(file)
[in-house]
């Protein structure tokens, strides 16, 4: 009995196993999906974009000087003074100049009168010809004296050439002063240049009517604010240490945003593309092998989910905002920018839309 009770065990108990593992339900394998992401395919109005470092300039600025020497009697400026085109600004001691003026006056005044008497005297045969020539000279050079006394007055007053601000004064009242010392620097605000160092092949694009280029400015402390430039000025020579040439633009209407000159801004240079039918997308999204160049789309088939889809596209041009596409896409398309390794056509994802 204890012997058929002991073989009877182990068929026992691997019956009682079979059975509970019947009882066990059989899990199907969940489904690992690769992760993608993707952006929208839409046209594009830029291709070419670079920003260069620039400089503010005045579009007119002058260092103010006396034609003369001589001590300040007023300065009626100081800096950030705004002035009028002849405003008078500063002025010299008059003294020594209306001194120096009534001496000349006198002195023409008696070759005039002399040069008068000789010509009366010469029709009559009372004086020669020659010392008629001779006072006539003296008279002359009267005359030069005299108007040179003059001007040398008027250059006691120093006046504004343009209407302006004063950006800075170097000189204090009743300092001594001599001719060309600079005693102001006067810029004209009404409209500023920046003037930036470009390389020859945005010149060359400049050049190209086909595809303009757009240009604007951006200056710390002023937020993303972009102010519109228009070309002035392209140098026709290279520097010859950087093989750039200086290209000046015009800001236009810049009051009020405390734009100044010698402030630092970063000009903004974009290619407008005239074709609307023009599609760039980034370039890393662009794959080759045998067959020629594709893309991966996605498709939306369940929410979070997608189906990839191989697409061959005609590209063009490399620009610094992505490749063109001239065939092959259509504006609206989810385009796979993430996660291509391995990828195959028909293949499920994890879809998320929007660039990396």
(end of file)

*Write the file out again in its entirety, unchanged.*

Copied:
[in-house]
């Protein structure tokens, strides 16, 4: 009995196993999906974009000087003074100049009168010809004296050439002063240049009517604010240490945003593309092998989910905002920018839309 009770065990108990593992339900394998992401395919109005470092300039600025020497009697400026085109600004001691003026006056005044008497005297045969020539000279050079006394007055007053601000004064009242010392620097605000160092092949694009280029400015402390430039000025020579040439633009209407000159801004240079039918997308999204160049789309088939889809596209041009596409896409398309390794056509994802 204890012997058929002991073989009877182990068929026992691997019956009682079979059975509970019947009882066990059989899990199907969940489904690992690769992760993608993707952006929208839409046209594009830029291709070419670079920003260069620039400089503010005045579009007119002058260092103010006396034609003369001589001590300040007023300065009626100081800096950030705004002035009028002849405003008078500063002025010299008059003294020594209306001194120096009534001496000349006198002195023409008696070759005039002399040069008068000789010509009366010469029709009559009372004086020669020659010392008629001779006072006539003296008279002359009267005359030069005299108007040179003059001007040398008027250059006691120093006046504004343009209407302006004063950006800075170097000189204090009743300092001594001599001719060309600079005693102001006067810029004209009404409209500023920046003037930036470009390389020859945005010149060359400049050049190209086909595809303009757009240009604007951006200056710390002023937020993303972009102010519109228009070309002035392209140098026709290279520097010859950087093989750039200086290209000046015009800001236009810049009051009020405390734009100044010698402030630092970063000009903004974009290619407008005239074709609307023009599609760039980034370039890393662009794959080759045998067959020629594709893309991966996605498709939306369940929410979070997608189906990839191989697409061959005609590209063009490399620009610094992505490749063109001239065939092959259509504006609206989810385009796979993430996660291509391995990828195959028909293949499920994890879809998320929007660039990396």